Campuses stock food shelves that are used frequently.
The new amenity at North Hennepin and Normandale community colleges this fall is not a fancy dorm or a high-tech classroom.
It's a little office filled with nonperishable food.
Food shelves are popping up on campuses across the state and country, serving students who struggle to afford lunch along with tuition, fees and books. They're most common at community colleges, which serve a larger share of low-income students.
Anoka Technical College has one. So does Central Lakes College. Metropolitan State University is talking about opening one. Century College, too.
"This was the brainchild of two business students who knew of students in their class who were hungry," said Troy Nellis, director of service learning at North Hennepin, where 67 percent of students have low incomes.
When Nellis announced the food shelf's opening at an all-college meeting, he was "mobbed" by faculty and staff members who told him that they had "known many, many of my students who have gone hungry.
"It was unbelievable."
Before opening its Campus Cupboard this fall, Normandale Community College in Bloomington surveyed students and found that a fourth of the 445 who responded reported that they come to school hungry and "do not have enough money to buy food on campus."
"The faculty were shocked. We were shocked," said Wanda Kanwischer, assistant dean of students. "That definitely spurred us into action."
Paninis and paper towels
The Campus Cupboard "strives to meet the school- day nutritional needs of ... students experiencing financial challenges and food insecurity," its mission statement says. But students aren't stocking up on pounds of meat.
"We are not taking away from other services we have in our city, county and state for weekly or monthly food needs," Kanwischer said.
Helping students with food can boost their academic performance and even keep them in school, she added.
On a recent afternoon at North Hennepin, in Brooklyn Park, students were devouring turkey wraps and hot paninis in the Campus Center cafe. But up the stairs and around the corner is a tiny bright room with a different kind of menu: Dozens of cans of applesauce, pudding cups and boxes of macaroni and cheese.
"We did have paper towels and toilet paper," said Richard Barnier, a student and chair of the Campus Cupboard. "That went very quickly."
The food shelves work in different ways. North Hennepin's is open Tuesday, Wednesday and Thursday afternoons, while Normandale opens each weekday at 7:30 a.m. Central Lakes requires no sign-in, while others have students complete a form.
At Normandale, students show a campus ID, check a box and take as many as three items per visit, or 21 per month. The committee that formed the food shelf discussed how students would have to demonstrate need. They decided on an honor system.
"We're not giving away gold here," said Monica Saralampi, coordinator for the Center for Experiential Education. "We're talking about ramen, Easy Mac and granola bars."
Nicolette Koehler, a freshman, and her fiancé have stopped by Normandale's food shelf about once a week since spotting a flier. Her fiancé receives Supplemental Security Income for a disability, so she checks the box saying that someone in her household gets government assistance. On Thursday, the 20-year-old took tea, crackers and cookies before heading to an exam.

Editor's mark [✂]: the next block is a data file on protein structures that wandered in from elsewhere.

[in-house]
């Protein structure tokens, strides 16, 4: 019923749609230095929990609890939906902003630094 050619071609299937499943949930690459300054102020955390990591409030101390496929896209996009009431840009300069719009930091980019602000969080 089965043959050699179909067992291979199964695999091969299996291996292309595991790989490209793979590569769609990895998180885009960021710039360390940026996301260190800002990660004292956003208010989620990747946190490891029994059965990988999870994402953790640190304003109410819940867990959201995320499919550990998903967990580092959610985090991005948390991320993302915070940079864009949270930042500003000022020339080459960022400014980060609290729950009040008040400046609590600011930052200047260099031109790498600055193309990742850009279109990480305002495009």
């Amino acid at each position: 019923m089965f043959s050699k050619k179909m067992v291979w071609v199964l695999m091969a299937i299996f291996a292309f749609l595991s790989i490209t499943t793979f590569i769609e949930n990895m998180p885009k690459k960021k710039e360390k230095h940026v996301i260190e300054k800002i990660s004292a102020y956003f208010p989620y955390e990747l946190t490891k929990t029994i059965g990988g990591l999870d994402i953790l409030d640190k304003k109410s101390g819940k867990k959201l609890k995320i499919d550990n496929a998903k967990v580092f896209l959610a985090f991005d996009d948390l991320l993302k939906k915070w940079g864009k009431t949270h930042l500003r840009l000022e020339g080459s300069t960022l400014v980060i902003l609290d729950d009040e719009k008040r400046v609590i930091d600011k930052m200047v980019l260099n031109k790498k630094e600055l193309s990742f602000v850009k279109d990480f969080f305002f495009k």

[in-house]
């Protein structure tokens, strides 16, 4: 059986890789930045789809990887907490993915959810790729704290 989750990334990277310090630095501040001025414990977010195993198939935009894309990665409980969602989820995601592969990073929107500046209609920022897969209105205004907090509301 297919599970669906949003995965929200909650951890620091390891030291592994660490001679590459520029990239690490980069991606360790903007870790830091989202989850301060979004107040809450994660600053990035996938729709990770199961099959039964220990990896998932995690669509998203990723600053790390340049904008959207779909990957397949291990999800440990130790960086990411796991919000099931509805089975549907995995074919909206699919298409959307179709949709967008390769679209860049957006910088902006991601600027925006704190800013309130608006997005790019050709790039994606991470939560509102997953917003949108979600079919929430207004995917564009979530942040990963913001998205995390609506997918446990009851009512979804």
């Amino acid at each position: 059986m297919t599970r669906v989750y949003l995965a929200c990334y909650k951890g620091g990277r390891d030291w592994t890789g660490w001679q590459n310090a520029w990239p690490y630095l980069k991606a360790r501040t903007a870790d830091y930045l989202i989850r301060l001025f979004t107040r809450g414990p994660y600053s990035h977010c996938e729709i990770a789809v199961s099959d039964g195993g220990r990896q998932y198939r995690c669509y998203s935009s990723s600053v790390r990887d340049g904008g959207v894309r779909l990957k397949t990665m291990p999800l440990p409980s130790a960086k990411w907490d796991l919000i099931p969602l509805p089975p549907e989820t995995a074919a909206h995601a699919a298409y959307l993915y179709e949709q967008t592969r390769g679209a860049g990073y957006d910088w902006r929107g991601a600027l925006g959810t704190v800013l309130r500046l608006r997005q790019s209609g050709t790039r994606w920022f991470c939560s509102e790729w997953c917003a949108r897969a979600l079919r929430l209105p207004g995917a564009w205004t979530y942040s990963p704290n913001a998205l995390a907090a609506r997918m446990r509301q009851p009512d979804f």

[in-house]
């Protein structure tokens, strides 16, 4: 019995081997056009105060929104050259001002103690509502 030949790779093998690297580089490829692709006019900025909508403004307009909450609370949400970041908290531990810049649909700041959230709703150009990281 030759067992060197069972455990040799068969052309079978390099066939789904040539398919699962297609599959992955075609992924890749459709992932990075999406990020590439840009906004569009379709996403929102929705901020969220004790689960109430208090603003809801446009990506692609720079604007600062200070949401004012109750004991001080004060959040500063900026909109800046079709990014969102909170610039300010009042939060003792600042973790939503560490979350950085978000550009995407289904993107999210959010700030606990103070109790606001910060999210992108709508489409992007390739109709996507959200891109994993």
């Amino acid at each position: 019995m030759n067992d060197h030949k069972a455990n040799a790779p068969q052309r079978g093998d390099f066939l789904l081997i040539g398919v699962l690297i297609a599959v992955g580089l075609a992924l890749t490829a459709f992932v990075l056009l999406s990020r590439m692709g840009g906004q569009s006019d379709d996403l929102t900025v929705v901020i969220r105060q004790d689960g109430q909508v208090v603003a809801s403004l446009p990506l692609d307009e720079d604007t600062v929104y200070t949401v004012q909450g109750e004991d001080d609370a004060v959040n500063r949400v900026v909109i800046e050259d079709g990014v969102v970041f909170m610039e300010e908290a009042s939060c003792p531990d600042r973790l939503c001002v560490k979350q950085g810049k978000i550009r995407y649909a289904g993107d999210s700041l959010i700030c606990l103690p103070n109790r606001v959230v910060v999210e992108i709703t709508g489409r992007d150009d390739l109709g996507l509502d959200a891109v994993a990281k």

"It's a really good idea," she said. "But there are some people who are too embarrassed to go there. I would have been too embarrassed if my fiancé wasn't going there with me."
Finances are tight, Koehler said, and she lives with her father in Jordan to save money. But unlike this summer, when she "mooched off my dad," she can now afford to go grocery shopping, thanks to a part-time job at Subway.
Tuition, gas before groceries
Campus food banks are run by volunteers -- oftentimes students doing service learning -- and sustained by food drives and community donations. Some North Hennepin faculty and staff members contribute by bringing in cans, others through payroll deductions.
At Central Lakes College, which stocks a food shelf on its Brainerd and Staples campuses, employees e-mail one another with the week's Cub Foods specials, encouraging them to contribute. Hamburger Helper for 77 cents, Progresso soup for 77 cents and Wish-Bone salad dressing for $1.49. "Ranch went really fast," last week's e-mail said.
"Remember this is a great way to help with retention. Having adequate food keeps you focused!"
More students have been using the food shelf since the recession hit, officials there said, partly because they're offering more and better items but also because rising tuition has strained finances.
Janet Gontarek recently ushered a student to the food shelf on a Monday after he told her he had not eaten since Saturday. "He was really weak, you could tell," said Gontarek, a coordinator at Central Lakes. "He was putting his money into his gas tank before putting food on his table."
Sam Mitchell commutes 45 minutes to campus and spends most of her money "on gas and insurance," she said by phone. The first-year student, who is studying to be a dental assistant, frequents the food shelf because it's convenient, she said. "Anyone can go here," she said. "No one's watching. It's not like you have to be poor."
If it weren't around, she said, she would "find a different way to get food."
"A lot of people are struggling with money when they're going through college," Mitchell said. "The food shelf is nice to have, instead of having to worry about feeding yourself."
Jenna Ross • 612-673-7168
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